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Used Cars (Robert Zemeckis) 1980


    Early on in Robert Zemeckis’ cult comedy Used Cars there’s a small moment that’s so bilious and crass that it probably sets your hopes too high, considering what's to follow. As sleazy used car salesman Luke Fuchs (Jack Warden) is about to die of a very real heart attack, a customer who thinks he is faking the infirmity to extort money from him desperately waves a wad of cash in front of his face, hoping to get him to stop. Without missing a beat, Luke snatches the money, as he’s dying. It’s an entirely despicable moment morally, since we don’t feel even a smidgeon of sympathy for the old man, but it’s the funniest thing, by far, that the movie has to offer. Unfortunately, most of Zemeckis’ other attempts to create an immoral cast of characters really only results in the audience being stuck for two hours with a group of people that they hate. Satire works best when it uses a ruthless, take-no-prisoners approach, but Zemeckis keeps melding his viciousness to thoroughly unwelcome and sappy sentimentality, and the two end up canceling each other out totally. By the time this movie ends, not only will the audience think the characters are low-down cheats, but also that they’re a bunch of overly drippy heels. No matter what Zemeckis tries, we can’t hate these people and feel sorry for them at the same time.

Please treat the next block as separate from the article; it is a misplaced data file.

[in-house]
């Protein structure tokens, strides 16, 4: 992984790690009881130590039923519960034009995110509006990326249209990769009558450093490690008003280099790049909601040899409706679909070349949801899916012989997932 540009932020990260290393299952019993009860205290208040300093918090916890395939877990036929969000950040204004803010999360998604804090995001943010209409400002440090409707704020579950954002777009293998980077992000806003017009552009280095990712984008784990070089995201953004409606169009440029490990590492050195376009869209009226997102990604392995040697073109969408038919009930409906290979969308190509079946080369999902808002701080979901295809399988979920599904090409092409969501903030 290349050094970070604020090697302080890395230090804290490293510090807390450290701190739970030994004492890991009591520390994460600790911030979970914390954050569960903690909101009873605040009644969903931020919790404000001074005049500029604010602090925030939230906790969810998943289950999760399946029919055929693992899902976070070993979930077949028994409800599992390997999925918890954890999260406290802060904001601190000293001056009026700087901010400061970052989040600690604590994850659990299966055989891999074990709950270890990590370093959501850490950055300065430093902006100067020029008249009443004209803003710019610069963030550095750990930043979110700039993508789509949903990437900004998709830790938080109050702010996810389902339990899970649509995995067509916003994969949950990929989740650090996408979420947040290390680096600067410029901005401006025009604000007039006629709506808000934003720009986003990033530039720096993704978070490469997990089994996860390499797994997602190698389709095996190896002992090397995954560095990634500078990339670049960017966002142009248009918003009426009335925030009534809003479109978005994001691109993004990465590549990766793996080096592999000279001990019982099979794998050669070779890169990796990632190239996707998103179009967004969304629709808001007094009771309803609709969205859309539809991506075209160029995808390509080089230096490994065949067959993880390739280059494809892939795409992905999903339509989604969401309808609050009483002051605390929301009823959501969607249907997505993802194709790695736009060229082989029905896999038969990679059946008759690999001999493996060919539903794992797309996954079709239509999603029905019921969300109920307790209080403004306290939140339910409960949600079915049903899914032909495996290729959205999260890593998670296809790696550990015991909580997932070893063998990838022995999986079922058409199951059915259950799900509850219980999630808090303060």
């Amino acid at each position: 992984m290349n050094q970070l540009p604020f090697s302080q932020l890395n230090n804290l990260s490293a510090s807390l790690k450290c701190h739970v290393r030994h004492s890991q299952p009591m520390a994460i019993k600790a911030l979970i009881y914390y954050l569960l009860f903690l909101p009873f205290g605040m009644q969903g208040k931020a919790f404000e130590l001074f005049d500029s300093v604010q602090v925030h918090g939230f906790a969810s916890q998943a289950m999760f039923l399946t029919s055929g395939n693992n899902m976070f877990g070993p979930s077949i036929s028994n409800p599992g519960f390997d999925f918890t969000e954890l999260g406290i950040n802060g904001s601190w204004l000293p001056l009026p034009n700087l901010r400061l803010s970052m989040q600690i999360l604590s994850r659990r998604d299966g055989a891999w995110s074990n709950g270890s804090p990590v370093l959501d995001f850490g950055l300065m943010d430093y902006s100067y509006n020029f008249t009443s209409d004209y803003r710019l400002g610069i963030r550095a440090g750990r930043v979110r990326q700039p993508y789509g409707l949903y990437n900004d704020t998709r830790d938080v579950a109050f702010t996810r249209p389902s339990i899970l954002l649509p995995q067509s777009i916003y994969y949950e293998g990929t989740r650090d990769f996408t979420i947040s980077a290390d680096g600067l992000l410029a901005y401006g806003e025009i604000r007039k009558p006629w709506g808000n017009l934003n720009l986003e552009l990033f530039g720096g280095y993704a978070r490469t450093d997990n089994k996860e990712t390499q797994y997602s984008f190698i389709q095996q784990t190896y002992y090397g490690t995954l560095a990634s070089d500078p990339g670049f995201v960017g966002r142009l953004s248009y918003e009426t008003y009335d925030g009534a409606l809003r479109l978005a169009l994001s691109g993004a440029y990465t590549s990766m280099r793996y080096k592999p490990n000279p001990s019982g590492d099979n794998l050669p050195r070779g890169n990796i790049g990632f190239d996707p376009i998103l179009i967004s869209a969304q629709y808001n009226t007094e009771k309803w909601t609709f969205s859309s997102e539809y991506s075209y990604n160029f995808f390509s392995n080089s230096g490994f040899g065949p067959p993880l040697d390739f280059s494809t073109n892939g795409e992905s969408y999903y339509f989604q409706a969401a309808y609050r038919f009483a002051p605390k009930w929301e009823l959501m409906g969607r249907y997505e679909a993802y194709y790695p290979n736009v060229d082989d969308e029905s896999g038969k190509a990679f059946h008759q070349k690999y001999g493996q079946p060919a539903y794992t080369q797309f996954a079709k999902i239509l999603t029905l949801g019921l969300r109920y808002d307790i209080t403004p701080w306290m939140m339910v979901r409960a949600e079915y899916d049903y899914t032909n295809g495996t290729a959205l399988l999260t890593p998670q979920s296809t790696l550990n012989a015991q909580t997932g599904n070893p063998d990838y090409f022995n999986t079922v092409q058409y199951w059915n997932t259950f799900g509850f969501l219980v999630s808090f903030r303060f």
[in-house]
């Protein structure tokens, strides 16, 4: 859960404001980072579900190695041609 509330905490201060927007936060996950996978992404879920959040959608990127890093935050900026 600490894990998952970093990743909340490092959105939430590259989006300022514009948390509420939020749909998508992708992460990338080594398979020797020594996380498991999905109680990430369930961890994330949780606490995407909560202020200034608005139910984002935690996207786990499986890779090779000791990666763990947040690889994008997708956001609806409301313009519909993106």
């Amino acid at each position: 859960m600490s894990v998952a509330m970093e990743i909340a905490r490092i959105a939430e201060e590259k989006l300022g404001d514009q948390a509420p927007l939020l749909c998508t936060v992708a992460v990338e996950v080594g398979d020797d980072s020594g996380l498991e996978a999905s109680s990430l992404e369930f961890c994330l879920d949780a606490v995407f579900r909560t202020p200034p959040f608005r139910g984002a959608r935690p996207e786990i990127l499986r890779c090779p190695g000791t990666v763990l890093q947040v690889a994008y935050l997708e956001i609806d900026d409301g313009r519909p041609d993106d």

The intermittent jokes that float to the surface of this pond full of scum are telegraphed obviously, so far in advance that they hardly seem worth the time invested in getting to them. It’s also apparent that the film’s screenwriters didn’t have much to say about their protagonists. They’re plainly sleazy, but not as sleazy as the corrupt politicians in the film (or worse yet, the film seems to say, the customers that buy their cars). The movie remains entirely noncommittal about them until it decides they are underdogs and expects us to rally behind them. The last act’s courtroom battle is a horribly conceived wrap-up to these shenanigans. Instead of escalating until the end of the film, the level of the comedy tops off midway, and the remaining screen time is passed by showing a parade of overly used car clichés (a car stalls leaving the driver in danger, a car chase heads off road to avoid a roadblock, etc…) that put the clunkers in the movie to shame. None of the cast is able to make this material come alive (who could?). Most of your sympathy ends up being directed toward the actors themselves instead of the characters that they play. Used Cars is so lame that it doesn't even let the gearheads in the audience fetishize the cars themselves, since they're mostly junkers. The romantic subplot between two of the humans, like nearly everything else here, is a total lemon.


* 1/2 


Jeremy Heilman